Infra stocks rally lift markets, pharma companies lose
The BSE Sensex closed at 20286.12, up 0.19 percent and Nifty closed at 6187.30, up 0.28 percent.
The Indian market ended slightly up today as a late rally in infrastructure stocks offset a decline in pharmaceutical companies.
The BSE Sensex closed at 20286.12, up0.19 percent and Nifty closed at6187.30, up0.28 percent.
Drugmakers fell after the Indian government formally notified a new drug pricing policy designed to increase the number of drugs deemed essential that are subject to price caps.
The BSE Healthcare Index fell0.39 percent with Ranbaxy Laborataries down3.65 percent, Glenmark Pharma down 0.90 percent andDr Reddy's Laboratories down 1. 80 percent.
ABB was the star performer of the day as the stock surged more than 20 percent, closing at Rs 660.15 on heavy volumes. The volumes shot up by more than 30 times compared with the average daily volume. The sharp movement in ABB lifted other capital goods stocks as well.
Shares like Alstom India, Alstom T&D, BEML and Cromtpon Greaves were up 9 to 11 percent.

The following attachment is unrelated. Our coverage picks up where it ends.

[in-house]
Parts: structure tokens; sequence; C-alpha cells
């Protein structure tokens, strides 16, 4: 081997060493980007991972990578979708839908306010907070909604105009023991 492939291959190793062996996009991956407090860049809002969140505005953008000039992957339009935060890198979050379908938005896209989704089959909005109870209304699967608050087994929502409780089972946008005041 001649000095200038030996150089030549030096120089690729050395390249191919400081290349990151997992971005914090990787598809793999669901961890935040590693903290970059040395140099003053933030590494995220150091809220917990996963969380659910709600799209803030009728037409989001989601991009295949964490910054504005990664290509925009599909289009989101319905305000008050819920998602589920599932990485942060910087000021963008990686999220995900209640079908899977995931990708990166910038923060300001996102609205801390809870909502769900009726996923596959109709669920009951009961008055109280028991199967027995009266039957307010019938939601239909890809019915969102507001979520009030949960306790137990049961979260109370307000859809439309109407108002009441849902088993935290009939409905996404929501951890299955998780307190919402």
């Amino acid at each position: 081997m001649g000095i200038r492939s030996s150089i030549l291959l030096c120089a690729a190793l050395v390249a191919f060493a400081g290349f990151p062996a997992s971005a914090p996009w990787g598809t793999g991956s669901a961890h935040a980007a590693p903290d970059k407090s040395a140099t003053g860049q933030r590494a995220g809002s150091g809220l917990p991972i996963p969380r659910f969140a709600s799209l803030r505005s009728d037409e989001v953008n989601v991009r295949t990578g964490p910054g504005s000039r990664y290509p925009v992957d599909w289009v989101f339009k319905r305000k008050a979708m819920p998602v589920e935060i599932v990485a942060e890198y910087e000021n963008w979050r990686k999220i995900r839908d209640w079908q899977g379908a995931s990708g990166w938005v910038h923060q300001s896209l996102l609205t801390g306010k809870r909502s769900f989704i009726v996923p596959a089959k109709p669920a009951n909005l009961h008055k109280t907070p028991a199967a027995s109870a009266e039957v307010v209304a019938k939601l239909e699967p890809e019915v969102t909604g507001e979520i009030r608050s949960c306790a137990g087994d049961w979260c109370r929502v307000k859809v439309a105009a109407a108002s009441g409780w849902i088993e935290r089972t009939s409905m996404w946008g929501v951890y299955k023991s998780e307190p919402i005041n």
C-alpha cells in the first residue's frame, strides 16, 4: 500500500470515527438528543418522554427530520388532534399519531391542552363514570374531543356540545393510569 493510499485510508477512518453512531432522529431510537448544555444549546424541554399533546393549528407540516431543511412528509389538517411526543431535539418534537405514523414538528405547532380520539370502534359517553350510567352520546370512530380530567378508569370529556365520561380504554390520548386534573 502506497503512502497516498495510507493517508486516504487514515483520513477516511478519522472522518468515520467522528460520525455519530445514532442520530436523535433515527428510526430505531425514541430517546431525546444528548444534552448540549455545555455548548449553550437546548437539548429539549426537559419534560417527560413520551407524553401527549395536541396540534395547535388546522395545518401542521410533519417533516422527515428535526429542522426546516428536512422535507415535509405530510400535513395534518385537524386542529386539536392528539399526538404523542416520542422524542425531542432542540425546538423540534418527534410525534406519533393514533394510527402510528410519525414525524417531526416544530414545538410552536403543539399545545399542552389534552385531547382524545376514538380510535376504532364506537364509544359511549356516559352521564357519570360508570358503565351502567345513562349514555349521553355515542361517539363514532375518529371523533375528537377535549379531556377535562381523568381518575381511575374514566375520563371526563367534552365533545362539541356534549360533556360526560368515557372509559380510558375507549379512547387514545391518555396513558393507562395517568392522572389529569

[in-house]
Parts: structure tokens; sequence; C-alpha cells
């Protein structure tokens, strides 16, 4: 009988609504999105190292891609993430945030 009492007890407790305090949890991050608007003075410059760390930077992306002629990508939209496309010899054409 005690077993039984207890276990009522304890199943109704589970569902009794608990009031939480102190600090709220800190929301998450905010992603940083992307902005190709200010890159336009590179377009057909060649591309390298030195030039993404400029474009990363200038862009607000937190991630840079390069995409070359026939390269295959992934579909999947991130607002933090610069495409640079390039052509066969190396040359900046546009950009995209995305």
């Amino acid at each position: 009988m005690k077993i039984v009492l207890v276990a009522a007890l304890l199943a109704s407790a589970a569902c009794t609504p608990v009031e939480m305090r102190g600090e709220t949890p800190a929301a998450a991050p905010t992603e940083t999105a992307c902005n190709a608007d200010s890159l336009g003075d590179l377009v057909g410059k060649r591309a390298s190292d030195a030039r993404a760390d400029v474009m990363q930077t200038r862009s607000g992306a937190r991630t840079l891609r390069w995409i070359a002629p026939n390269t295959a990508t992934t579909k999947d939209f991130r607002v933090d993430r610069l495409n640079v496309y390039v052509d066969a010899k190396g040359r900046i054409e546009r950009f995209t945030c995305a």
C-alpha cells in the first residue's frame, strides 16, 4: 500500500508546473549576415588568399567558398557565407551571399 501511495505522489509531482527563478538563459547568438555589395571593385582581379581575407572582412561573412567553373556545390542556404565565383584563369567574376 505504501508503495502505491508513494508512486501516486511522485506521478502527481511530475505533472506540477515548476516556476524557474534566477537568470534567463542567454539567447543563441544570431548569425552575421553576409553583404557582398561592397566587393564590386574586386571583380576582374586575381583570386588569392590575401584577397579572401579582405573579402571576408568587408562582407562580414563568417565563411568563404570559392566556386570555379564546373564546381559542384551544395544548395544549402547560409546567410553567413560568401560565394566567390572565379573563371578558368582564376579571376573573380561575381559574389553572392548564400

Meanwhile, Finance Minister P Chidambaram has said that India offers "unlimited" opportunities for investment in infrastructure sector as the country needs more roads, airports and seaports. "What I am telling the investors here and the government here is that there is a huge opportunity in India, especially in infrastructure," he told at a conference in London.
Cigarettes to hotels companyITC closed at 334.70, down2.10 percent on less-than-expected profits. The company's fourth quarter net profit rose 19 percent year on year to Rs 1,928 crore, helped especially by strong growth in the other FMCG and agri businesses.
JM Financial closed at26.70, up 13. 38 percent after ex-Citi CEO Vikram Panditand Hari Aiyar announced that they will each buy 1.5 percent stake inJM Financial.
Ratings agency Standard & Poor's affirmed India's sovereign rating at "BBB-minus" with a "negative" outlook, reiterating there was one-in-three chances of a ratings downgrade over the next 12 months.
S&P said the government's ability to prop up investment growth remained uncertain. S&P's statement is likely to hurt investor sentiments.
The ratings agency, however, said there was scope to upgrade the sovereign ratings if the government unleashes public and private investments to spur economic growth.
Concerns have risen among investors as COVID-19 cases continue to surge in China
Globally risk aversion and volatility gripped markets after the US Federal Reserve hiked interest rate
Domestic markets ended in negative for the sixth consecutive session. Investors remain cautious over rising inflation levels as retail inflation rose to 7.79 percent by April end